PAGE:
Elon Musk won a major reprieve on Friday when a California jury exonerated him in the case relating to a 2018 tweet in which he talked about taking Tesla private. Tesla shareholders had accused Musk of causing huge financial losses to them following the tweet. A class action shareholder suit sought monetary damages from Musk, Tesla and the directors of the electric caar company.
In a unanimous verdict, the jury ruled that the plaintiffs could not prove any of their claims against Musk. "Thank goodness, the wisdom of the people has prevailed ... I am deeply appreciative of the jury's unanimous finding," Musk tweeted.
The whole case emanated from Musk's tweet in 2018 in which he said funding was secured for taking Tesla private at $420 a share. Investors have filed a class action lawsuit against the Tesla founder, accusing him of committing securities fraud with the tweet.
The Tesla share price had surged as much as 11 percent after Musk tweeted the plan to take it private by offering $420 per share. However, the share prices backed down when it became clear that the deal was not going to take place, resulting in investor losses amounting to millions of dollars.
Losses for Shareholders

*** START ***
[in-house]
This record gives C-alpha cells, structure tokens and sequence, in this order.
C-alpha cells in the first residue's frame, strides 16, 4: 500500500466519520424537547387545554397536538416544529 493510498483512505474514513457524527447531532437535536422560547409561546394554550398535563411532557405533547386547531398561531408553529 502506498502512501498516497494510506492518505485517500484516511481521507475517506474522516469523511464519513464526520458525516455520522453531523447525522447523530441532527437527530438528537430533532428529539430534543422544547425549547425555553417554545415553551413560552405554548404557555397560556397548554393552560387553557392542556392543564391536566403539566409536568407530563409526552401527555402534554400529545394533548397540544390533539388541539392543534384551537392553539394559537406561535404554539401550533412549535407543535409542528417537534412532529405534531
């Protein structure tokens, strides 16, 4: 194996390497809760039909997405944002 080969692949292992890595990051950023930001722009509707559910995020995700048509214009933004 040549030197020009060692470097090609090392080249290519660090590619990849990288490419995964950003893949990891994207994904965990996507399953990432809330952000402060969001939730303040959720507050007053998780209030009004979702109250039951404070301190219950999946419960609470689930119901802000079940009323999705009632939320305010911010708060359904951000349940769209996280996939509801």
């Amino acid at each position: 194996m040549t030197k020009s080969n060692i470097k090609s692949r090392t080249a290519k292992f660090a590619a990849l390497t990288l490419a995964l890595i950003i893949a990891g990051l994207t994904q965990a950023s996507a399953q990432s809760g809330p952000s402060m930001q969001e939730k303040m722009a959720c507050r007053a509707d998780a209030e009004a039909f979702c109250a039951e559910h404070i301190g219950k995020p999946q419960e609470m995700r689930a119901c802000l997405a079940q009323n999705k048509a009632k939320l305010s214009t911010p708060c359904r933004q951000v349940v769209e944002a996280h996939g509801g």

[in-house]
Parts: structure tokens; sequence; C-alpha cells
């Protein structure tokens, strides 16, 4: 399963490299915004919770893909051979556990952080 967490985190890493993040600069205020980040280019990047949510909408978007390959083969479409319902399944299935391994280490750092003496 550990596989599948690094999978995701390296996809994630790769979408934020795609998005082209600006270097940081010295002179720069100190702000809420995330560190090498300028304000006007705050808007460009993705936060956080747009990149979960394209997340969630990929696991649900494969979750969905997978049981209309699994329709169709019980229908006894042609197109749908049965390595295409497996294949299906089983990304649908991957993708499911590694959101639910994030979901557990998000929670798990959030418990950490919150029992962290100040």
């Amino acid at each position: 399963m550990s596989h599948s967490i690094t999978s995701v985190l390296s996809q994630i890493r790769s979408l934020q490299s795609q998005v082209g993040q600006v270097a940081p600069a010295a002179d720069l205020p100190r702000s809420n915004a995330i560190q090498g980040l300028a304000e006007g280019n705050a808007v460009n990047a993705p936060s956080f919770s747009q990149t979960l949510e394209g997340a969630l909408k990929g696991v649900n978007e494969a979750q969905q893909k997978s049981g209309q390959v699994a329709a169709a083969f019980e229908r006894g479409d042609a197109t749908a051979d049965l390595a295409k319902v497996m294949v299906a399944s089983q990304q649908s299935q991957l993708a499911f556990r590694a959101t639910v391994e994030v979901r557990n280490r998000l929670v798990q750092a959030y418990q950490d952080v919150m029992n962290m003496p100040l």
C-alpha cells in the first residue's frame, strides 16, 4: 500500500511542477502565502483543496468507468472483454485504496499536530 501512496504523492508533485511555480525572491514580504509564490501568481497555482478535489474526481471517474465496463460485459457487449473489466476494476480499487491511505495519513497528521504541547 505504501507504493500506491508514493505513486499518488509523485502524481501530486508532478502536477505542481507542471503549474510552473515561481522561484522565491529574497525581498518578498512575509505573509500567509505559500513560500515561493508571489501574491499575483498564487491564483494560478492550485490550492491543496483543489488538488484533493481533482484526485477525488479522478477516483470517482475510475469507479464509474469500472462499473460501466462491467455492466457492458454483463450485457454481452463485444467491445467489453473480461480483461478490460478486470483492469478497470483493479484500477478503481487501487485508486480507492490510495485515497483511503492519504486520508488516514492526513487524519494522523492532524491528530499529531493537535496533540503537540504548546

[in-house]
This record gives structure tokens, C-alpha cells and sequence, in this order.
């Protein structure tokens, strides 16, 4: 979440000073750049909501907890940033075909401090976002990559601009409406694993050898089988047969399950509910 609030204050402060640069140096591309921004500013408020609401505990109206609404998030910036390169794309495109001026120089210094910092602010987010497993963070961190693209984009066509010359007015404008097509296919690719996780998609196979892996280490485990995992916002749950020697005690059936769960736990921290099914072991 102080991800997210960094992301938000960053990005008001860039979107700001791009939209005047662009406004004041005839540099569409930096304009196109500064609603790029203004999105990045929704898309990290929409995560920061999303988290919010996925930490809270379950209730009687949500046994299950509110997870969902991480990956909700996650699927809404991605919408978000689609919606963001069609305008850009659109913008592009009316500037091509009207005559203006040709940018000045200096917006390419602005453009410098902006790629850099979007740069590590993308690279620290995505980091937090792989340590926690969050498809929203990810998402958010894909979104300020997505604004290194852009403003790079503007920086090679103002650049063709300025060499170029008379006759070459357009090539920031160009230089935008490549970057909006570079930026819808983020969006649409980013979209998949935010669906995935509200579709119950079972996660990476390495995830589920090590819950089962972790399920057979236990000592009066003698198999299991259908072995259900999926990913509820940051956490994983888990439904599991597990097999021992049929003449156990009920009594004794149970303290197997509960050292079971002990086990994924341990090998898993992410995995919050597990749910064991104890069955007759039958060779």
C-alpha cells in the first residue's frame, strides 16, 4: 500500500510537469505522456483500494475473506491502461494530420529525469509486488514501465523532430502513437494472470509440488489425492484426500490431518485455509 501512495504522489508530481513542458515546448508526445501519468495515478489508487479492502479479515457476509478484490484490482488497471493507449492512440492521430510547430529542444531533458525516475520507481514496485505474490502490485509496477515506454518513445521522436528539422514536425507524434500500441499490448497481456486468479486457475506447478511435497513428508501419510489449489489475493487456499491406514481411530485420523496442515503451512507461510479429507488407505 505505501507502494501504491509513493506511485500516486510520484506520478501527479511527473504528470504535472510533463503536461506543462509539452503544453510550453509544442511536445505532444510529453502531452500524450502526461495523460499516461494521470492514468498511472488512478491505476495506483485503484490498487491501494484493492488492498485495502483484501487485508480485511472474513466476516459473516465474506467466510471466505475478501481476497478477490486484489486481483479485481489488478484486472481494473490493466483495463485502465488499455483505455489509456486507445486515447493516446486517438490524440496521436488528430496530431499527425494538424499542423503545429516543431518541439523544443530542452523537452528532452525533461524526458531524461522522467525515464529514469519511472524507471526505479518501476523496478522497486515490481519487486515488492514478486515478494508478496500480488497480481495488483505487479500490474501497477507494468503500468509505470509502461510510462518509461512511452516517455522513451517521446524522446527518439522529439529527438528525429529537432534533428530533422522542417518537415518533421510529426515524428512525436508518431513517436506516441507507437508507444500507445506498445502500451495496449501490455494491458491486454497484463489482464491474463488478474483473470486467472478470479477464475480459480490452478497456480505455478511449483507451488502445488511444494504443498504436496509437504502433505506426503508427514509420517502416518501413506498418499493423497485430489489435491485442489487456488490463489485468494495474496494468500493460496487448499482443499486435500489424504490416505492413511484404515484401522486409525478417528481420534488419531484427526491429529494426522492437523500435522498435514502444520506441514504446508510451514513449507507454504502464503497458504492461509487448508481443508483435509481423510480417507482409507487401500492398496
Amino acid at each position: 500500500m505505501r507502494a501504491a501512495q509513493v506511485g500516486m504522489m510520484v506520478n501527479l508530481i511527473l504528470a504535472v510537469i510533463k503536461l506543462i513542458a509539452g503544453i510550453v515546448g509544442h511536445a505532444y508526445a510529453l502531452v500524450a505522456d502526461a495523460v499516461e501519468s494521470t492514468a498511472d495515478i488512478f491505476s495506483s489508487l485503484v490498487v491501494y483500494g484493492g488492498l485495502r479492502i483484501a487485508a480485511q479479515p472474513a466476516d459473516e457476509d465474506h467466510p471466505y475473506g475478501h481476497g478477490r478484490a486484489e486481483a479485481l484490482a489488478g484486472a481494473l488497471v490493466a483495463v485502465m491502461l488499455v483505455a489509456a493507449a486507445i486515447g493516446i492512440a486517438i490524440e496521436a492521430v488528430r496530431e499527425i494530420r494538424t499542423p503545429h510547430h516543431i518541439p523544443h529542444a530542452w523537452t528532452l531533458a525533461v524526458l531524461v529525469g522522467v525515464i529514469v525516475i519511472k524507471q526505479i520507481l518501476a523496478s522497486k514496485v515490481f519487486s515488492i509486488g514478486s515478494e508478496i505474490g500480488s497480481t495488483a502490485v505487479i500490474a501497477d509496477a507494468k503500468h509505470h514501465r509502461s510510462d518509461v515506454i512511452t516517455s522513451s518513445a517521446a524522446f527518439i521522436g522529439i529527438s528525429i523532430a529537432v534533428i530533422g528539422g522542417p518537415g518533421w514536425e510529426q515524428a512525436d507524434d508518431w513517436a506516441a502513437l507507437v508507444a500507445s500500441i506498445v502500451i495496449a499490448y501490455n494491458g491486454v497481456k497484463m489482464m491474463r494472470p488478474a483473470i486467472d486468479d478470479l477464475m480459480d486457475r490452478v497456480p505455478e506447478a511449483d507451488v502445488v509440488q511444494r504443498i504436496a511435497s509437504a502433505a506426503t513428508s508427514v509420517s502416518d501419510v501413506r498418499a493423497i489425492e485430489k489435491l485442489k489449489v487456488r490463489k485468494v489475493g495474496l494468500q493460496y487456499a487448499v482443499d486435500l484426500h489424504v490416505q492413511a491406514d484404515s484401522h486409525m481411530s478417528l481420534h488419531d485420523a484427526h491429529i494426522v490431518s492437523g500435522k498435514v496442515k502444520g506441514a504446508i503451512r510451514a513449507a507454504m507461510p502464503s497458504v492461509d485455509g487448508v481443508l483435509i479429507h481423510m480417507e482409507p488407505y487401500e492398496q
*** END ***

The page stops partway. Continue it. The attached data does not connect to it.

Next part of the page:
According to one investor, Glen Littleton, as much as 75 percent of the value of his investment in Tesla was lost following the tweet. "I wanted to ensure my livelihood. This represented a threat to my livelihood," said Littleton, who was the lead plaintiff in the shareholder lawsuit.
However, Musk defended the tweet, saying it was genuine. He revealed during the trial that there was indeed a plan under which Tesla would have been taken private. He said the Saudi Arabian sovereign wealth fund was angling to take Tesla private. The Saudi Arabian Public Investment Fund was 'unequivocal about moving forward', he said.
"I thought it would be good for the shareholders to take Tesla private ... We were under an unprecedented attack from short sellers." he added. He then explained that the Saudi sovereign wealth fund Governor later 'backpedalled' on the commitment. Citing text messages with the wealth fund chief, Musk said Yasir Al-Rumayyan was later engaged in 'ass covering'. The plan was eventually dropped due to what he says as a lack of support from some investors and as he wanted to avoid the lengthy process the privatizing process would have taken.